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Friday, Jun 2, 2023

Despite Turmoil, Group Still Pushing for National City Bank

Believe it or not, some folks are still trying to start new banks despite the downturn.

Conditions are not like earlier in this decade when 15 banks opened in four years, but in this economy, any new business venture, particularly a bank, appears to be a big gamble.

Bob Adkins, president and CEO for Ventana National Bank in organization, says his group is still moving forward.

“Clearly this economy impacts everybody, but we feel that it’s still a good time to open the bank, and we have a committed group of founders,” said Adkins, who’s been working on the project since April 2007.

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Initially, his plan was to open in the fall, but then all hell broke loose in the economy, especially in the banking sector.

But the near-crash hasn’t deterred Adkins, a veteran banker who headed up Neighborhood National Bank in National City.

“There remains a strong need for a community bank because of current conditions and the potential for consolidations,” he said. “Once we get our capital raised ($23 million) we’ll be in a strong position with no bad loans on our balance sheet.”

He said Ventana National’s 55 founding investors are committed to raising 20 percent to 25 percent of the capital needed, which still leaves $17 million.

The bank has an office on La Jolla Village Drive in University Towne Center, though Adkins wouldn’t reveal terms of the lease.

The story at Gateway Pacific Bank is similar, with a group in National City looking to open that city’s first community bank.

After the departure of point man Garry Barnes, the bank hired Rick Mandelbaum to spearhead the effort. Mandelbaum is the former chief executive for Manchester Financial Bank in organization.

Gateway Pacific has approvals from both state and federal regulators, and is in the process of raising $15 million before opening its doors.

As for Manchester Financial, that effort may be on hold given the fact that primary investor Doug Manchester has taken some hard hits in his investments and is no longer shouldering $19 million of the promised $20 million in capital. A call to Manchester Financial was not returned by deadline.

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San Diego Trust Posts Lower Profits: Five-year-old San Diego Trust Bank reported net income of $112,000 for the fourth quarter, up 5 percent from the 2007 fourth quarter. For 2008, the bank reported net profit of $534,000, down from a net profit of $768,000 for 2007.

The bank said increased expenses, mostly associated with opening a branch in Encinitas, depressed net earnings for last year.

As of Dec. 31, the bank had a loan portfolio of $60.8 million, down by $10 million from the prior year. Total assets climbed to $112.2 million from the prior year when it was at $106.4 million.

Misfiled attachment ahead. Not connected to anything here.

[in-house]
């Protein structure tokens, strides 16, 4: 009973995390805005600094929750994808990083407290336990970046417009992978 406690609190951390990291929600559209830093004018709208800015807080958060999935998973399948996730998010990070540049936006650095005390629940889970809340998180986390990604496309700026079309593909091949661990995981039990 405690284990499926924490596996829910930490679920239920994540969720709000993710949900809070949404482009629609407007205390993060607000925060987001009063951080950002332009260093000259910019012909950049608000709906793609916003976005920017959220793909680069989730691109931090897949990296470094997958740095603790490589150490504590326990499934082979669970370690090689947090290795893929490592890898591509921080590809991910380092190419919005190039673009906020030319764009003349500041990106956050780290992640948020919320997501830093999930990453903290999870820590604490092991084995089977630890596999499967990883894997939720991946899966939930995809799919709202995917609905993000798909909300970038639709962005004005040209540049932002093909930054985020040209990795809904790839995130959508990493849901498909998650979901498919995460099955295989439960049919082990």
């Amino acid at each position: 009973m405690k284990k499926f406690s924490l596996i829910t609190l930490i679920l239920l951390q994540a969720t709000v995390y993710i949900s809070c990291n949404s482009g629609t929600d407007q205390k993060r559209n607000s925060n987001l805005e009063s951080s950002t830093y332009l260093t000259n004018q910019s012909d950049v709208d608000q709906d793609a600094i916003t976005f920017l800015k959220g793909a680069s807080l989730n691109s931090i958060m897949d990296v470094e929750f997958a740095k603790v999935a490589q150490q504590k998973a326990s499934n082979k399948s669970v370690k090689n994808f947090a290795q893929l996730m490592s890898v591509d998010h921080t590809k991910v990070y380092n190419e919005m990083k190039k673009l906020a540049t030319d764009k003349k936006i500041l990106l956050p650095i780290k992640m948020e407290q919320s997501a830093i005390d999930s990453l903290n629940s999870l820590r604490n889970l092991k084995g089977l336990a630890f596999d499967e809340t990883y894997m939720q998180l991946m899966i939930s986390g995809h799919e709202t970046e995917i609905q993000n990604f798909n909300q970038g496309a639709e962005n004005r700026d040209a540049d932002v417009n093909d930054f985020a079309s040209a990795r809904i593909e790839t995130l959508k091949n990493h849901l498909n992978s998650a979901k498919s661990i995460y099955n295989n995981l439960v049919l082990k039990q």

The bank said it held zero nonperforming loans, nor has had one since it opened in 2003.

As of Dec. 31, the bank had some of the strongest capital ratios of any community bank, with leveraged capital at 14.6 percent and total risk based at 18.26 percent.

CEO Michael Perry said his strong capital base was a key reason for not applying to the U.S. Treasury’s Troubled Asset Relief Program, or TARP.

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Torrey Pines Bank Records Loss On Investments: Torrey Pines Bank, based in Carmel Valley with $860 million in assets, reported a net loss of $12.4 million for 2008, compared to a net profit of $3.7 million for 2007.

The bank wrote down $21 million in the value of preferred stock it’s holding in other banks due to the turmoil affecting the industry.

CEO Gary Cady said though many of the banks were still paying dividends, he took a conservative approach and wrote down the investment to pennies on the dollar.

In addition, Torrey Pines, a subsidiary of Las Vegas-based Western Alliance Bancorp, also incurred $6 million in losses resulting from its launch of PartnersFirst, an affinity credit card unit.

Loans at the bank grew 32 percent to $708 million, while deposits increased 51 percent to $707 million.

Nonperforming assets stood at about $4 million, or 0.48 percent of total assets, a negligible amount.

Capital isn’t a problem with total risk based at 10.7 percent, plus the bank received $10 million in funds from TARP.

The bank plans to open an office in downtown Los Angeles sometime this quarter, and has already hired 12 employees for the new branch, Cady said.

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Mission Oaks Inks Agreement: Mission Oaks National Bank signed a formal agreement with the Office of the Comptroller of the Currency to take certain corrective actions regarding operations.

CEO Gary Votapka said the focus of the order signed in December concerns the bank’s reliance on non-core deposits, such as brokered deposits coming from middlemen or advances from the Federal Home Loan Bank.

About 39 percent of the bank’s $180 million in deposits was non-core, which regulators deem too high, he said.

OCC regulators want the bank to formalize its processes covering its underwriting of loans.

Mission Oaks had $4.6 million in nonperforming assets, or about 2 percent of its total assets of $221 million, at the end of the third quarter.

The bank has five offices and a loan production office in Bonsall.

Send any news of local financial companies to Mike Allen via e-mail at mallen@sdbj.com. He can be reached at 858-277-6359.


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